On our final day in Rome, we took our bags to the train station and boarded a train that took us out to Da Vinci Airport. We flew from Rome to New York. We had the obligatory wait on the tarmac at JFK and missed our flight to Seattle. However, there was another flight to Seattle leaving three hours later, so it gave us time to get our bags, go through customs, eat a little dinner and say goodbye to my dad, whose flight to North Carolina left first. Then Mary and I boarded our plane for Seattle and encountered something I’d never encountered before: built-in waiting time on the ground. Airlines know how crowded it is at JFK, and so they actually include an hour of waiting in line to take off into the flight time.
But we did get in the air, and arrived in Seattle at about 11:00 at night. We had missed the shuttle that we were going to take up to Bellingham, but fortunately we could re-schedule it for the next day with no fees. We spent the night with some friends who live in Seattle, and then took the shuttle to Bellingham at 10 on the morning of June 20.
It was a fantastic trip; my only regret is that we weren’t able to spend more time in each port. But that is the nature of cruising. It is hard to complain because we got to go on a wonderful new ship and see some fantastic ports. In all, we saw ten UNESCO World Heritage Sites (five in Greece, three in Italy, one in Croatia and one in Vatican City). I visited two countries that I had never been to before (Greece and Turkey). I got to travel with two great people who are easy to travel with. For the most part, we all agreed on the things that we wanted to see and do. I couldn’t have asked for a better trip to celebrate my graduation, on the one hand, and my dad’s 60th birthday, on the other.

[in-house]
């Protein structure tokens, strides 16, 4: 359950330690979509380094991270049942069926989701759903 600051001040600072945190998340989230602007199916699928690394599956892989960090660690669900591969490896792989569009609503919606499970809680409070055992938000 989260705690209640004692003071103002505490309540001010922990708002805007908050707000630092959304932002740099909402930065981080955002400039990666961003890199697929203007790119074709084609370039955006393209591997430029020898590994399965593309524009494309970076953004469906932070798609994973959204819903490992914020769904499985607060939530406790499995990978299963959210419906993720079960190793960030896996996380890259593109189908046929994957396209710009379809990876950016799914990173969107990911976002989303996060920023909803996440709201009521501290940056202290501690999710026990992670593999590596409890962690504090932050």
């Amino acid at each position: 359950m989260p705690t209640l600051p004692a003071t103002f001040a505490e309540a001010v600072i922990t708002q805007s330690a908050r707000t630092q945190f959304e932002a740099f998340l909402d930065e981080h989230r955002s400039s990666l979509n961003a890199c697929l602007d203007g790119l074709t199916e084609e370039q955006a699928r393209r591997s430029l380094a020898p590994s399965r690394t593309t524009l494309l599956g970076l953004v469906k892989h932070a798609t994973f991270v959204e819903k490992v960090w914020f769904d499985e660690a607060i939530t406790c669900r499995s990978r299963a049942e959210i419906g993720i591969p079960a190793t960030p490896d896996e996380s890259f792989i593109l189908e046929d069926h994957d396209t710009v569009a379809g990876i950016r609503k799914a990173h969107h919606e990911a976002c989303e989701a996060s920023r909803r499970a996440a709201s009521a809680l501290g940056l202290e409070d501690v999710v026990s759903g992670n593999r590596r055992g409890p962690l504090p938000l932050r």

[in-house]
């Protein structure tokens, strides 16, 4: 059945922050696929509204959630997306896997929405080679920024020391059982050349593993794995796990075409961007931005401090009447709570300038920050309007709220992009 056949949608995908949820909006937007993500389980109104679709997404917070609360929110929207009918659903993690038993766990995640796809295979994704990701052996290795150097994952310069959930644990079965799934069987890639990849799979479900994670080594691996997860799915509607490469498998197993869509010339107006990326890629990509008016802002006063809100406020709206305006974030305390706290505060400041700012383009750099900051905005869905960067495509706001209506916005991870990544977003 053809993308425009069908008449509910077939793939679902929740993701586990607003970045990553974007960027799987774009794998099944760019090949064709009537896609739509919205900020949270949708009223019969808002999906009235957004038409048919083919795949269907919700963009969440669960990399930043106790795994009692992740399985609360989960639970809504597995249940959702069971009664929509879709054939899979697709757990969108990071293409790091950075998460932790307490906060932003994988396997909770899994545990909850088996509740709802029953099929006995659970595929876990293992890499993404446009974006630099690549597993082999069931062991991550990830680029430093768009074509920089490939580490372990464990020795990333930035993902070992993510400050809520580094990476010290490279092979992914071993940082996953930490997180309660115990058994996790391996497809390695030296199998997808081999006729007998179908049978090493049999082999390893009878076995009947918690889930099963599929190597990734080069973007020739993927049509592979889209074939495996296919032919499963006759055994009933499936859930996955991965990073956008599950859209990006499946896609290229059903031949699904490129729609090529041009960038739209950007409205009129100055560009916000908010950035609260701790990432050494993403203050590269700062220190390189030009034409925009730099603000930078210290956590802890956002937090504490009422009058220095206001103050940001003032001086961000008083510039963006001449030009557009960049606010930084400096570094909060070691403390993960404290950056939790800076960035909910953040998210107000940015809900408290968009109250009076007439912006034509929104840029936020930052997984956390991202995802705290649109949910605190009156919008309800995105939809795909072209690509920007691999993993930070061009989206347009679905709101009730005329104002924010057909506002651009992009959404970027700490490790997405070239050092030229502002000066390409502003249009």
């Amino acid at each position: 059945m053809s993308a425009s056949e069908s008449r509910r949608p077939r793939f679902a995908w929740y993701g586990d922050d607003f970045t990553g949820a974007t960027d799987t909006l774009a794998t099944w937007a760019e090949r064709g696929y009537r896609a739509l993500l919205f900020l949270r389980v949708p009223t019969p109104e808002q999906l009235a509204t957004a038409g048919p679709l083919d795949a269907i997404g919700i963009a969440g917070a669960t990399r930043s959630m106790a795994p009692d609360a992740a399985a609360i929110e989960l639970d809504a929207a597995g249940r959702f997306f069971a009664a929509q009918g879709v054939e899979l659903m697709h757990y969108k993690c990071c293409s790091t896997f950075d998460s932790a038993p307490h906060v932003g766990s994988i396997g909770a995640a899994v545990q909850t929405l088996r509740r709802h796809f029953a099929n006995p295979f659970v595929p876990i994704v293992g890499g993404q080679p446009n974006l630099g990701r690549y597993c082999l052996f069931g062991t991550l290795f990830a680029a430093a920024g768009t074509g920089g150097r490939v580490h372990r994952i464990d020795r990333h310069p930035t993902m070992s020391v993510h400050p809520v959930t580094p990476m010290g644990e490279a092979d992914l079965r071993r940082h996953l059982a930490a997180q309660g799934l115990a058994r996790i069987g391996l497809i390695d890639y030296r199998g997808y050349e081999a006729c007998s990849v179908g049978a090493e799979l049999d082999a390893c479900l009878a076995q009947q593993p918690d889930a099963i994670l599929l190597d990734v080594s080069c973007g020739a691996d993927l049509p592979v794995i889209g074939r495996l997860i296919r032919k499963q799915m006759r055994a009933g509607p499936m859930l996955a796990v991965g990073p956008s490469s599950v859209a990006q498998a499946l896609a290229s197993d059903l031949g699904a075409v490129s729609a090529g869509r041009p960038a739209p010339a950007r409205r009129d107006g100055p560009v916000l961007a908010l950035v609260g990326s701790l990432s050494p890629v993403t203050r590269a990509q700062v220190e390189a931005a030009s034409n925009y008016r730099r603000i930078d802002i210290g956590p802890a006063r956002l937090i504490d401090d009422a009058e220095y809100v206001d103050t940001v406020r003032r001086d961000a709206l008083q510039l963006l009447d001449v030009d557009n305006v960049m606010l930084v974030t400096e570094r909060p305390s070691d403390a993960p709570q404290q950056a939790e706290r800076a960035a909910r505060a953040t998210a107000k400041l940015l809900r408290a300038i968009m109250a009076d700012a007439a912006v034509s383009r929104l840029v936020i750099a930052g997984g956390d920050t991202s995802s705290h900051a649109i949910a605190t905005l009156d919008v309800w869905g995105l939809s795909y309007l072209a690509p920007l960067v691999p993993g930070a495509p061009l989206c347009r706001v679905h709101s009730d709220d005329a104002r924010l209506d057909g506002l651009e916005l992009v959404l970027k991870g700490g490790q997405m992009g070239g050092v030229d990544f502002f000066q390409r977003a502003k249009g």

(It is now Choose Your Own Adventure time. If you would like to end on a positive note, stop reading here. If you would like to hear about what has been going on since we got back, read on.)
It has now been almost a month since the trip finished. When Mary and I got back, we decided not to go to Alaska to work this summer, as we had been planning on doing. With unpleasant new developments in the company that we had worked for, we decided it was time to move on and remember the good times as they were. So we were left in Bellingham, looking for jobs.
And we’re still looking. Turns out lots of people want to live in Bellingham, despite the fact that it is incredibly difficult to find a job here. Every day I expect to find a Ph.D flipping my burger or serving my latte. Mary and I have been surfing all the job boards we know of: Craigslist, the Bellingham Herald, WorkSource, Western Washington’s student job board, etc., etc. The result: Bupkus.
But hope springs eternal. I’ve got a good lead on a job or two, but I will mention no names until I actually start working. I’ve been spending my newfound spare time studying for an adult Sunday School class I hope to teach at my church in the fall. The weather has been great. I finally know what people are talking about when they continually sing the praises of the summers around here. If I knew it was this nice, I sure would have grumbled a lot less during the drizzly, dark, purgatorial winters. God, after all, is faithful. I can’t end any better than that.